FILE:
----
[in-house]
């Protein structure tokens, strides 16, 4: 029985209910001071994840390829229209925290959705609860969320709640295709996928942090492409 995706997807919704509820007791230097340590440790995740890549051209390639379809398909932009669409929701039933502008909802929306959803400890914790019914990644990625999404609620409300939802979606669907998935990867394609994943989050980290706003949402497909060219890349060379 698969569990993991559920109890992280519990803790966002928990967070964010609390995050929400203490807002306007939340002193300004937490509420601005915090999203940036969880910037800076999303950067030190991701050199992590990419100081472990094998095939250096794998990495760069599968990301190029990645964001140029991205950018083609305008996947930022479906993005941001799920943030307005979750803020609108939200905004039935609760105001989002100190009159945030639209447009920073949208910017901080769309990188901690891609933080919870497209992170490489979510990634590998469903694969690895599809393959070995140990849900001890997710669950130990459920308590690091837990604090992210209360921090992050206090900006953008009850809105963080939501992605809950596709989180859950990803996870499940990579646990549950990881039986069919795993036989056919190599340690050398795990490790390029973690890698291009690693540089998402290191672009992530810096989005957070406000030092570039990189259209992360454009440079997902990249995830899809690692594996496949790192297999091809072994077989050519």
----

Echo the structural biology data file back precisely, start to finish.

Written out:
[in-house]
């Protein structure tokens, strides 16, 4: 029985209910001071994840390829229209925290959705609860969320709640295709996928942090492409 995706997807919704509820007791230097340590440790995740890549051209390639379809398909932009669409929701039933502008909802929306959803400890914790019914990644990625999404609620409300939802979606669907998935990867394609994943989050980290706003949402497909060219890349060379 698969569990993991559920109890992280519990803790966002928990967070964010609390995050929400203490807002306007939340002193300004937490509420601005915090999203940036969880910037800076999303950067030190991701050199992590990419100081472990094998095939250096794998990495760069599968990301190029990645964001140029991205950018083609305008996947930022479906993005941001799920943030307005979750803020609108939200905004039935609760105001989002100190009159945030639209447009920073949208910017901080769309990188901690891609933080919870497209992170490489979510990634590998469903694969690895599809393959070995140990849900001890997710669950130990459920308590690091837990604090992210209360921090992050206090900006953008009850809105963080939501992605809950596709989180859950990803996870499940990579646990549950990881039986069919795993036989056919190599340690050398795990490790390029973690890698291009690693540089998402290191672009992530810096989005957070406000030092570039990189259209992360454009440079997902990249995830899809690692594996496949790192297999091809072994077989050519």